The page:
After acquisition 6 September 1943 and conversion by the Navy the ship was assigned to the Naval Transportation Service. USS President Polk loaded construction battalion men and cargo at Port Hueneme, California and sailed 12 October 1943 for Pearl Harbor.
Invasions of Tarawa and Kwajalein
On 16 November 1943 she got underway for the invasion of Tarawa, Gilbert Islands, where she unloaded her troops and cargo and then stood by as casualty receiving ship. Returning to Pearl Harbor 11 December, she weighed anchor again 22 January 1944 to carry troops to Kwajalein in the Marshall Islands. Again used as an emergency hospital ship, she carried casualties to San Francisco, 24 February, then got underway with troops and cargo for New Caledonia, in the Solomon Islands, and the Admiralty Islands.
Invasion of Leyte
In July she carried reinforcements to Guam and again sailed east with wounded personnel, arriving at Pearl Harbor 11 August and continuing on to California where she took on personnel and cargo for New Guinea. Arriving at Milne Bay 6 November, she loaded passengers and cargo, then proceeded to Bougainville Island to prepare for the invasion of Luzon. Disembarking troops on the Lingayen assault beaches, 11 January 1945, she ferried reinforcements from Leyte, then sailed to Ulithi to take on Marines at Iwo Jima and return them to Hawaii. Thence she steamed to San Francisco, took on fresh troops, and headed west to Okinawa 24 July.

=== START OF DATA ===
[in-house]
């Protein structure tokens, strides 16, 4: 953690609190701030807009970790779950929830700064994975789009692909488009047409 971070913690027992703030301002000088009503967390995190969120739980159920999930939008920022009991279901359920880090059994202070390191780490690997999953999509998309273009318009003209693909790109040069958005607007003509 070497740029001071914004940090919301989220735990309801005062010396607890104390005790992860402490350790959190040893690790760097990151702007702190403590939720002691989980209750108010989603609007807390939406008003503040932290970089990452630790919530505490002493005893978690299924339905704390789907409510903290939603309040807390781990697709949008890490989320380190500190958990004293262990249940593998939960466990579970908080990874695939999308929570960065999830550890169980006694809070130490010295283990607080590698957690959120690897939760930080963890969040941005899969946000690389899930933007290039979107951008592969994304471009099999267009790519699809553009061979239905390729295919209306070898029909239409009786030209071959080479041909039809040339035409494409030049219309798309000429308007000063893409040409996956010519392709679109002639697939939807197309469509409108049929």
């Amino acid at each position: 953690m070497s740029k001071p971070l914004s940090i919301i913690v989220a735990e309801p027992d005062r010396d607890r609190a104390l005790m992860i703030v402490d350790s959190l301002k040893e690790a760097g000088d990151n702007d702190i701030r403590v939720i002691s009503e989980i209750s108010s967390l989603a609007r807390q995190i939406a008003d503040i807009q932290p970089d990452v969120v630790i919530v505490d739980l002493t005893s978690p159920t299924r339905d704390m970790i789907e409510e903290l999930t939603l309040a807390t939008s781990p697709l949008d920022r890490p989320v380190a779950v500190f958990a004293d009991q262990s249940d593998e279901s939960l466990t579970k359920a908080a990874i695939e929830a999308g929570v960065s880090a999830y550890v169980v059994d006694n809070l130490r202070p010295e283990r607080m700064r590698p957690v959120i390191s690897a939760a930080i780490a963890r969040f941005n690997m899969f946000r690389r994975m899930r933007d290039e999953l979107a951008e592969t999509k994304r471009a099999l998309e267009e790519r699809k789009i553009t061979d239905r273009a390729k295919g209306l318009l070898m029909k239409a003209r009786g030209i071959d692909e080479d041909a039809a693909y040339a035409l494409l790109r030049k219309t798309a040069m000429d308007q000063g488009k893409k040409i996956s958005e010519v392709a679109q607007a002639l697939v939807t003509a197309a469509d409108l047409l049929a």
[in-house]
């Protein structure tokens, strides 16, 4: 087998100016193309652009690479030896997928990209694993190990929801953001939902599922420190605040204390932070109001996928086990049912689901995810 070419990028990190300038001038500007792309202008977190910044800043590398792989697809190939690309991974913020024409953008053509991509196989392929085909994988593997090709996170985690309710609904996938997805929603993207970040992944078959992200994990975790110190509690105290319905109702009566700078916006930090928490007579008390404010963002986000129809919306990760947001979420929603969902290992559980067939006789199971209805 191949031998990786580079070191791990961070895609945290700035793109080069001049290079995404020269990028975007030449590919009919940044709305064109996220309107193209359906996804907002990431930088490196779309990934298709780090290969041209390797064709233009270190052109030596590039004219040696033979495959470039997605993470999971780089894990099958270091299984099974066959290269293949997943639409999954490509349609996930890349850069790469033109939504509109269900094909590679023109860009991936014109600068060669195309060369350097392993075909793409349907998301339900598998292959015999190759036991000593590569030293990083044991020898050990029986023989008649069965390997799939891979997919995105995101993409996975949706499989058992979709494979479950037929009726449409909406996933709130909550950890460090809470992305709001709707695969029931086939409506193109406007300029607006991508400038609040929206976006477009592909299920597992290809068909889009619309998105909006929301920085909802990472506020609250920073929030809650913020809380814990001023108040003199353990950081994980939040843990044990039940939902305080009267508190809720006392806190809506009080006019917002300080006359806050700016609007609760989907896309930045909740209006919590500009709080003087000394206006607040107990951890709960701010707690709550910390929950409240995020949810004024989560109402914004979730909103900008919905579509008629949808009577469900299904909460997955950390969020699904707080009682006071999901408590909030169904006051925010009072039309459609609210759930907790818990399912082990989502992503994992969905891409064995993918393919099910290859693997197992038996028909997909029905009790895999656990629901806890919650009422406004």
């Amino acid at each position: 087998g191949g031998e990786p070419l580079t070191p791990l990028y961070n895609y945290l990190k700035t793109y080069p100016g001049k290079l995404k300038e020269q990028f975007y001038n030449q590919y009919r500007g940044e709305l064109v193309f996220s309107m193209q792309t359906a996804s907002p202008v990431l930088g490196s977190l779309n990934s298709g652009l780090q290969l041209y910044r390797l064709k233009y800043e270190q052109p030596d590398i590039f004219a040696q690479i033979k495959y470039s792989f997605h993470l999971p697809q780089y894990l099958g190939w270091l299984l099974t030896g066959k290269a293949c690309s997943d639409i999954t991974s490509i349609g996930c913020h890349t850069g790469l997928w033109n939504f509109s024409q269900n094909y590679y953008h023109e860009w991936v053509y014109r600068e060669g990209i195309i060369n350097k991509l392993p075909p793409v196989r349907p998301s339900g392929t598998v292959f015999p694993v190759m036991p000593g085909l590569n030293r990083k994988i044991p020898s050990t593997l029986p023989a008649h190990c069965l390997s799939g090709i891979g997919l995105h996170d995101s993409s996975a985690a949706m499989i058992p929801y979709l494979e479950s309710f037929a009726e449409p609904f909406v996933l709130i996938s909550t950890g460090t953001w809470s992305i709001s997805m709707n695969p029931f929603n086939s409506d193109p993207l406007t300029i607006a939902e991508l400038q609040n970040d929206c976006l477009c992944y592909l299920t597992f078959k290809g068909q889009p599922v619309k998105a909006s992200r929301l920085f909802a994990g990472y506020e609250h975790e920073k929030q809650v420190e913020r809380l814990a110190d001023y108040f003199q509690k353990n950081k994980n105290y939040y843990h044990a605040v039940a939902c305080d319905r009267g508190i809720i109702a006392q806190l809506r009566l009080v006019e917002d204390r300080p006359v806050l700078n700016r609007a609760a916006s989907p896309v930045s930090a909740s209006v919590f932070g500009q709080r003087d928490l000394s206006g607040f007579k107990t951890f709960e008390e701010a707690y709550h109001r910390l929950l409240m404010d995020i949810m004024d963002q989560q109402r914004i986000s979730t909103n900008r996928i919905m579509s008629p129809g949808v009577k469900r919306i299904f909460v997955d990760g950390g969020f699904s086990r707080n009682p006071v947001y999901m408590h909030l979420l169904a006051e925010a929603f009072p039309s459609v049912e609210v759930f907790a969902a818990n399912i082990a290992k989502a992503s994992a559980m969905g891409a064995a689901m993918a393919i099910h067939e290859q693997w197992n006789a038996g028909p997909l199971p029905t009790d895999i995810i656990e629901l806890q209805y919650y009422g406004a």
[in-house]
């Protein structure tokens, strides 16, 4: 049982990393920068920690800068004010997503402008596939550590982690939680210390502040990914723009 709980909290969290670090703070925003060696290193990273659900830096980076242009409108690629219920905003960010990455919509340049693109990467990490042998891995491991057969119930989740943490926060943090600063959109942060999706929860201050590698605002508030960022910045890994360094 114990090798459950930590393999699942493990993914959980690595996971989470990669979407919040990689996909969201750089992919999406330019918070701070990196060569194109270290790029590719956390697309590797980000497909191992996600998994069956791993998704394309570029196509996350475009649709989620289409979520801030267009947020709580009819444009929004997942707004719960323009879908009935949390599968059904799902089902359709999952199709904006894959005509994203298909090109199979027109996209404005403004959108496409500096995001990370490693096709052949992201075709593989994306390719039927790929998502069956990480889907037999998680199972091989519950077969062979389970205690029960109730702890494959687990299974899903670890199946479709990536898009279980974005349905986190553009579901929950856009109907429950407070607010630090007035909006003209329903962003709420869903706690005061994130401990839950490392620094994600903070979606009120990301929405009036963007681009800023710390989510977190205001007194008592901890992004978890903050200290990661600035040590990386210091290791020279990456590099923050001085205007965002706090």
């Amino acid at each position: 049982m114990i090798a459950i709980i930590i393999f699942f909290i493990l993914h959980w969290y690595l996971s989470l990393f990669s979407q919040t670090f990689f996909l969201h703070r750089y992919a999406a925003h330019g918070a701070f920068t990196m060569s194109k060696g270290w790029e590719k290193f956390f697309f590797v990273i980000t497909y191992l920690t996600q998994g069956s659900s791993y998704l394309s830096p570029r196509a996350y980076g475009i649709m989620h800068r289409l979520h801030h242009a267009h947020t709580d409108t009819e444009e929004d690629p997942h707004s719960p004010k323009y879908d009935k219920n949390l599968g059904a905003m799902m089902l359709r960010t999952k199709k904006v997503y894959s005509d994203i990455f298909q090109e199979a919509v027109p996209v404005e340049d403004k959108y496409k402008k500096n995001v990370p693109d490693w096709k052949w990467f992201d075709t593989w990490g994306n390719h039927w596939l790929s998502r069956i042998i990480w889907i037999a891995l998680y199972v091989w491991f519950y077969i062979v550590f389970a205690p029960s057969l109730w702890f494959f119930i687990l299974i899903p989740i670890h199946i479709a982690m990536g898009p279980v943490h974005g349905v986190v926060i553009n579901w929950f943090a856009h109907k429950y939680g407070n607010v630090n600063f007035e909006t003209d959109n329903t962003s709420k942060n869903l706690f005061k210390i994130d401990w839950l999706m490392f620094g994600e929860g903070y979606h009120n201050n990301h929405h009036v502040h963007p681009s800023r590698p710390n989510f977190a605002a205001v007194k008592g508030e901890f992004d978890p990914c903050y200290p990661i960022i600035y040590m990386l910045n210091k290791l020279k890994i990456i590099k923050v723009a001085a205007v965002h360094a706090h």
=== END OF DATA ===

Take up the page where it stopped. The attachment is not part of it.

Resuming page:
V-J Day found her in Apra Harbor, Guam, whence she returned to San Francisco. Next, she transported troops from Seattle to Tinian, reported for Operation Magic Carpet 13 October, and completed runs from Espiritu Santo and Manila to San Francisco before the end of the year. USS Ppresident Polk, six battle stars for her World War II service, decommissioned and was transferred to the War Shipping Administration for return to her owner 26 January 1946, President Polk was struck from the Navy List 25 February 1946.
Post War Commercial Service
American President Lines placed SS President Polk in its round-the-world trade until 15 July 1965 when the ship was sold to Ganaderos del Mar, renamed Gaucho Martin Fierro and in 1966, under the same owner again renamed Minotauros. In 1970 the ship was scrapped at Kaohsiung, Taiwan.
- APL Shipping. "History - 1939-46 Vessel Statistics". APL History. APL Shipping. Retrieved 13 May 2013.
- Naval History & Heritage Command. "President Polk". Dictionary of American Naval Fighting Ships. Naval History & Heritage Command. Retrieved 13 May 2013.
- Photo gallery of AP-103 President Polk at NavSource Naval History
- Leighton, Richard M; Coakley, Robert W (1995). The War Department — Global Logistics And Strategy 1940–1943. United States Army In World War II. Washington, DC: Center Of Military History, United States Army. LCCN 55-60001.
- Masterson, Dr. James R. (1949). U. S. Army Transportation In The Southwest Pacific Area 1941-1947. Washington, D. C.: Transportation Unit, Historical Division, Special Staff, U. S. Army.
- Williford, Glen (2010). Racing the Sunrise—Reinforcing America's Pacific Outposts 1941—1942. Annapolis, Maryland: Naval Institute Press. ISBN 978-1-59114-956-9. LCCN 2010030455.